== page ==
The first date of this joint tour will be May 20 at 8 p.m. at Tramps, 51 W. 21st St., between Fifth and Sixth Avenues, NYC ( 544-1666). Other Mary-Chapin Carpenter/Solas dates include May 21 at the Mann Center, Philadelphia; May 22, Flynn Theater, Burlington, Vt.; May 28-29, Wolf Trap, Vienna, Va.; July 4, Pier 6, Baltimore; July 14, Ravinia, Chicago; July 16, Heinz Hall, Pittsburgh; July 22, Proctor’s Theater, Schenectady, N.Y., and July 23, Harbor Lights, Boston.
By themselves Solas, back-to-back winners of Association for Independent Music awards and a nominee for a third, will be giving two shows, at 7 and 9:30 p.m., on May 26 at the Iron Horse, 20 Center St., Northampton, Mass. ( 584-0610). The band will also be at the Finger Lakes Grassroots Festival, Trumansburg, N.Y., on July 24; West Kortright Center, East Meredith, N.Y., on July 25; Wilde Auditorium at the University of Hartford, West Hartford, Conn., on July 29; and the Prospect Park Bandshell, Brooklyn, on July 31.
Celtic clout in TCC calendar
I suppose I’m not the only one to notice that the Towne Crier Café, a well-respected club celebrating its 25th anniversary last year, has stepped up its bookings of Irish and other Celtic music acts.
Owner Phil Ciganer, who organized the prestigious Bear Mountain Festival in the past, has slated an eclectic roster of artists for May-June. Besides Lúnasa on May 14, there will be the Mollys (Celtic Tex-Mex group from Tucson) on May 22, Newfoundland’s Great Big Sea on June 4, the John Whelan Band (Irish Echo’s Traditionalist of the Year for 1998), with special guest Matthew Phelps on warpipes and shuttle pipes (the Connecticut youngster was an eye-opening opener for Niamh Parsons this past March), on June 5, the McKrells (Celtic-folk-bluegrass combo) on June 6, the Paperboys (Canadian Celtic trad-rock) on June 18, Altan (band in the forefront of Irish trad) on June 25, and Susan McKeown and the Chanting House with Kila (their 1998 Key Records release, "Tóg é Go Bog é," is now out on Green Linnet Records) on June 27.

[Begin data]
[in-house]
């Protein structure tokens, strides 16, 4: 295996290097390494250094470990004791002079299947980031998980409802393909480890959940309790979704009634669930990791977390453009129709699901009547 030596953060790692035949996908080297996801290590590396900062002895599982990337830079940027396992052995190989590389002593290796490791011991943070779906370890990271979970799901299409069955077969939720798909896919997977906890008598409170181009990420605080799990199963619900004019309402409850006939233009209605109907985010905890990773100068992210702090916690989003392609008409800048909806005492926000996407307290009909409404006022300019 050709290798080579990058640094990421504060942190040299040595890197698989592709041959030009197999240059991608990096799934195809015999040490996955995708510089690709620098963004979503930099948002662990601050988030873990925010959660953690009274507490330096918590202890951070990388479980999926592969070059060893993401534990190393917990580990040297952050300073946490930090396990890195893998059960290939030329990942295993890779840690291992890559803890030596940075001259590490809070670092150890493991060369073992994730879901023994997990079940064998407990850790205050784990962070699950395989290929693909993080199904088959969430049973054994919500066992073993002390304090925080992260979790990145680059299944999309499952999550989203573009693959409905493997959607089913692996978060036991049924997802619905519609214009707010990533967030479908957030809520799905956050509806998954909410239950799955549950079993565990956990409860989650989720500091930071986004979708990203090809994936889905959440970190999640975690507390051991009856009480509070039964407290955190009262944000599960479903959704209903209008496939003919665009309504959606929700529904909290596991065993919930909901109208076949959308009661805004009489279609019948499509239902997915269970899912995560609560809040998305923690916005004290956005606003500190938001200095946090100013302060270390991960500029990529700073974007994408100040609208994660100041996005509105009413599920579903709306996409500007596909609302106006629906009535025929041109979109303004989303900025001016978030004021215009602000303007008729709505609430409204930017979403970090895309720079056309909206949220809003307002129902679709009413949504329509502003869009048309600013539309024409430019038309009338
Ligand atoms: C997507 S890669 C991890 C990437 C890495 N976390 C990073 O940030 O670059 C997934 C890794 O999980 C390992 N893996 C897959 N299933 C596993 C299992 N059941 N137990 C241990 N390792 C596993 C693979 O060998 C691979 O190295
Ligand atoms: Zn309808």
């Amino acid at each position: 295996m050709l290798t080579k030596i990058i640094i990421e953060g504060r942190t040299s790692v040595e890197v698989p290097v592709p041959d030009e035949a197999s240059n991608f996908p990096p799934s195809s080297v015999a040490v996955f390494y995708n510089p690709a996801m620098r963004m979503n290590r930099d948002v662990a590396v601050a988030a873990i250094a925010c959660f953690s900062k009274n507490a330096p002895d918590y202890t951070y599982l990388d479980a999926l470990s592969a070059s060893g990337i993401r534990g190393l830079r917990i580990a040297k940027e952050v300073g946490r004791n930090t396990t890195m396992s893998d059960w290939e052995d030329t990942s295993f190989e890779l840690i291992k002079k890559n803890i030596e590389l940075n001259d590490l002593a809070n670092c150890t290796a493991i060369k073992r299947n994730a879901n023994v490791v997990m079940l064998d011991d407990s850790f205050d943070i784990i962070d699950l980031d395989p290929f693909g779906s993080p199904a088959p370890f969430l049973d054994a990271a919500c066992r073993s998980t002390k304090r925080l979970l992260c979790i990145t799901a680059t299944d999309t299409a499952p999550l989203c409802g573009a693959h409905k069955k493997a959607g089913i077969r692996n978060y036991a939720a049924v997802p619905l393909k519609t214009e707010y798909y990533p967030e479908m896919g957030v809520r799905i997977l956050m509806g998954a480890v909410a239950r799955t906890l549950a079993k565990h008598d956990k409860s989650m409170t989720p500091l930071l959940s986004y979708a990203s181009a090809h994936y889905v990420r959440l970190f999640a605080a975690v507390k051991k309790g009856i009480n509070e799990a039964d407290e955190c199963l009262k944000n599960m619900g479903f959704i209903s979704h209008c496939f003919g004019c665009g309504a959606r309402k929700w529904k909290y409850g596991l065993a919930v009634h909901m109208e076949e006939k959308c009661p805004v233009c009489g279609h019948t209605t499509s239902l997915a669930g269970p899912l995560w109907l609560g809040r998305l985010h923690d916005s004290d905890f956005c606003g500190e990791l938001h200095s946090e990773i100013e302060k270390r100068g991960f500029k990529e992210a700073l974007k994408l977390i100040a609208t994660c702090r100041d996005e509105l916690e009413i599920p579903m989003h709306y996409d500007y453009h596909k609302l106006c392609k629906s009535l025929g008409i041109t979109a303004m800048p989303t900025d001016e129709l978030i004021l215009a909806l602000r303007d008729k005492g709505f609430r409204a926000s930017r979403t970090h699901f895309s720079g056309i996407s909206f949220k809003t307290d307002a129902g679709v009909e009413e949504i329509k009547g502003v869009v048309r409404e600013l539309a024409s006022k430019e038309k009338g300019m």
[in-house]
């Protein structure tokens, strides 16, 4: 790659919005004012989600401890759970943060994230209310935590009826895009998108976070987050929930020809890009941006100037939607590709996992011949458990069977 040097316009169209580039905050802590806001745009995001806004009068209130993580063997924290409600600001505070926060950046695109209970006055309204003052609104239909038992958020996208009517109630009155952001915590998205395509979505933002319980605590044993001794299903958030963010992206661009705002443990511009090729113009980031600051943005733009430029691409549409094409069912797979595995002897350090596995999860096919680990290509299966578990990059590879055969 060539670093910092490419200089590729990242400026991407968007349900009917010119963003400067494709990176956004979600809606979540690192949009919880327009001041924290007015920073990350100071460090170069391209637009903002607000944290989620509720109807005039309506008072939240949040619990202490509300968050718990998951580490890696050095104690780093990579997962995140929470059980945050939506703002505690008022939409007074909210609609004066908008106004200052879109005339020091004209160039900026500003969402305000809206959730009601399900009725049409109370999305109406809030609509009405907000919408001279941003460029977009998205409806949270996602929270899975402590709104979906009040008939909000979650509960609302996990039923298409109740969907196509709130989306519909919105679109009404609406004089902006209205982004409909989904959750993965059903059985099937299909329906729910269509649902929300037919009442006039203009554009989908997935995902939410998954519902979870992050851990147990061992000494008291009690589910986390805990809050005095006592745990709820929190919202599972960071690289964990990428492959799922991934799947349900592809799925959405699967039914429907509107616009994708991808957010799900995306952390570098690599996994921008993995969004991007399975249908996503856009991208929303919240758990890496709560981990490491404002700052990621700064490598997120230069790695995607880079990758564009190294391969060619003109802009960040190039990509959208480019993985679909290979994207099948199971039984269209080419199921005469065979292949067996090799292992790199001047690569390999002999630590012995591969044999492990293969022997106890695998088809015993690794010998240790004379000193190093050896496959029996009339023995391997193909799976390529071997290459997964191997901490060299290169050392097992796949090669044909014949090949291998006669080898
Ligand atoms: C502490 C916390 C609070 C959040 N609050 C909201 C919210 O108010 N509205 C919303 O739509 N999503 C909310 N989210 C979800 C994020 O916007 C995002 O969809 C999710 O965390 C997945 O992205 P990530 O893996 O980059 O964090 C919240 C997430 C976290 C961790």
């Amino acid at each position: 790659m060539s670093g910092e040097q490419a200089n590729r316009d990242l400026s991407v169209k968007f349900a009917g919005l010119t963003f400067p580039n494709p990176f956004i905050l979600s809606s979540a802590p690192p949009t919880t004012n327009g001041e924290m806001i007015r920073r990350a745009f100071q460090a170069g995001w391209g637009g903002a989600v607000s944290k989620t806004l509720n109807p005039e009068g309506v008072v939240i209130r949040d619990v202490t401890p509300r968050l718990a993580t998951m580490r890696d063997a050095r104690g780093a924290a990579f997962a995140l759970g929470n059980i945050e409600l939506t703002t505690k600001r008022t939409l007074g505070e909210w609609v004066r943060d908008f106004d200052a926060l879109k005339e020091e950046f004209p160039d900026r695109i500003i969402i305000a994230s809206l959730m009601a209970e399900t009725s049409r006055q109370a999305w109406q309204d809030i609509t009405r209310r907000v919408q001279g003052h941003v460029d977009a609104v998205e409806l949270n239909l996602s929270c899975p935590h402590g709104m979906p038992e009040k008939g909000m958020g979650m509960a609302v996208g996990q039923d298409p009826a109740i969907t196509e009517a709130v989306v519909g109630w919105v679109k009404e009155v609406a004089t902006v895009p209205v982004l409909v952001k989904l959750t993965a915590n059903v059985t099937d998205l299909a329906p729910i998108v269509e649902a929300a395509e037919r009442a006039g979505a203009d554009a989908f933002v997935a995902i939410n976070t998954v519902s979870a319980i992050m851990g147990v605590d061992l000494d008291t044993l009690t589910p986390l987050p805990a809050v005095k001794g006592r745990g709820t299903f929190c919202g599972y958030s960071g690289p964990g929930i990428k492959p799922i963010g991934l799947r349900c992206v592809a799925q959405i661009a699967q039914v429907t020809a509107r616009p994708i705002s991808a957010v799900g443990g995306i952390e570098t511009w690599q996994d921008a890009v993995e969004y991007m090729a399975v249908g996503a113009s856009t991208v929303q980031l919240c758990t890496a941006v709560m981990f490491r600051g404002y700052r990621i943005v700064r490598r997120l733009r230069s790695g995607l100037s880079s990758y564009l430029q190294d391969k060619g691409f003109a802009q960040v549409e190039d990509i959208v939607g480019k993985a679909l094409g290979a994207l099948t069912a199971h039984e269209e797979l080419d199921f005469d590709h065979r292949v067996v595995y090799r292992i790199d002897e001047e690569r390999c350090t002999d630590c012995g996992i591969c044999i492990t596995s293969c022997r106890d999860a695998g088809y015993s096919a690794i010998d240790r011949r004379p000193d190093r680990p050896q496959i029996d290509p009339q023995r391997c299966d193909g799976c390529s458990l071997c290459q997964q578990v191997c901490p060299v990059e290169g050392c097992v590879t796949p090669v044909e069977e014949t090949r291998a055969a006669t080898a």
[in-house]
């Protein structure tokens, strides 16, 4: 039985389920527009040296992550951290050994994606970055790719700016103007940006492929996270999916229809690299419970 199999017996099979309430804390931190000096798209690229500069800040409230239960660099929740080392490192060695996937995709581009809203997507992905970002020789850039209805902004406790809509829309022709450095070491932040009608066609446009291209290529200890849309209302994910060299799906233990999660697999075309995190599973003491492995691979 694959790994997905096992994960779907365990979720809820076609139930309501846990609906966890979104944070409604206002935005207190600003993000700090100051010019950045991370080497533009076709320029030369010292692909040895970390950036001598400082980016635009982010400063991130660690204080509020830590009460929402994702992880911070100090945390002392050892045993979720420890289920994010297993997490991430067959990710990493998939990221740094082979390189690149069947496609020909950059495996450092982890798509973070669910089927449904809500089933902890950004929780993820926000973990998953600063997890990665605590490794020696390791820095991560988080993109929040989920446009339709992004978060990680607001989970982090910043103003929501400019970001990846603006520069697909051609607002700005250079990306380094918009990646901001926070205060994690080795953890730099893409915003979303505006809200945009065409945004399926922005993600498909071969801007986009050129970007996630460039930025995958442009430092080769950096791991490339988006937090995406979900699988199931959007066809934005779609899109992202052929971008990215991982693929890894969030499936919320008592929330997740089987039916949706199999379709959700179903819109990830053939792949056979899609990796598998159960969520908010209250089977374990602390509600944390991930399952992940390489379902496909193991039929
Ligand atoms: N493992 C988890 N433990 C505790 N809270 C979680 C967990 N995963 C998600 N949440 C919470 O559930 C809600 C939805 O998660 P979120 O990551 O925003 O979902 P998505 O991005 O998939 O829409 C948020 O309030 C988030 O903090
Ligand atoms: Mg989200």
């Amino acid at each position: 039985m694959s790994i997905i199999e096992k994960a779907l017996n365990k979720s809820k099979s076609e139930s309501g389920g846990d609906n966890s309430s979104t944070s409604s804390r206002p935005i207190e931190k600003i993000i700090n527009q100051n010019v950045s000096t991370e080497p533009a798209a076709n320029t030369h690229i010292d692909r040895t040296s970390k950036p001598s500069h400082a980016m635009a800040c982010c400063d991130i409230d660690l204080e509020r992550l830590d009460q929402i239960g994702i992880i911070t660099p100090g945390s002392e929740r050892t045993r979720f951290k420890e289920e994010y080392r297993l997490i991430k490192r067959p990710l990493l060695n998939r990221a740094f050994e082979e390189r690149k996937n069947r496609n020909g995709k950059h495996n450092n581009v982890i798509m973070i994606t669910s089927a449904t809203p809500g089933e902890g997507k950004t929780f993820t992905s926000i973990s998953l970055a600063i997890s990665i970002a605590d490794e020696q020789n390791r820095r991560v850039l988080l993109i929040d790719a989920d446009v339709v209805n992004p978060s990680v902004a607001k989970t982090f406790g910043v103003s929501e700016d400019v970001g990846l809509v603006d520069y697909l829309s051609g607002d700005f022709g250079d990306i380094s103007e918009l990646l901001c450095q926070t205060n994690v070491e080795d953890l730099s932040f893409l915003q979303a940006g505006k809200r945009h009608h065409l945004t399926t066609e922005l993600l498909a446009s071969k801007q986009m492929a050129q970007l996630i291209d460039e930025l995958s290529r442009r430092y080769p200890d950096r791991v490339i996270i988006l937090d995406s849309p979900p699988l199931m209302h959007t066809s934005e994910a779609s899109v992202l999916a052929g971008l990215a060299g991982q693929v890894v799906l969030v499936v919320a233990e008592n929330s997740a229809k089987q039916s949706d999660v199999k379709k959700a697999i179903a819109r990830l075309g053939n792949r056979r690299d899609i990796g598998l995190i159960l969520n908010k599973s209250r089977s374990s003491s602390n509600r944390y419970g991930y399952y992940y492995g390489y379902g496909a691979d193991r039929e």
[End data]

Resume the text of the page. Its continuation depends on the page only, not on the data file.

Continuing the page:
It’s also probable that Solas will perform at the TCC sometime in July or August. The club is at 62 Rte. 22, Pawling, Dutchess County, N.Y., about 90 minutes north of Manhattan. Details, (914) 855-1300.
Up and coming
An Irish traditional band to keep an eye on is Cían. They feature two extraordinary young instrumentalists, flutist Brian Duke and ex-Turas concertinist Padraig Rynne (a pupil of Clare legend Paddy Murphy), along with Damien Quinn on bodhrán and other percussion. Tim Murray, formerly of Danú, is a competent guitarist but a woeful singer.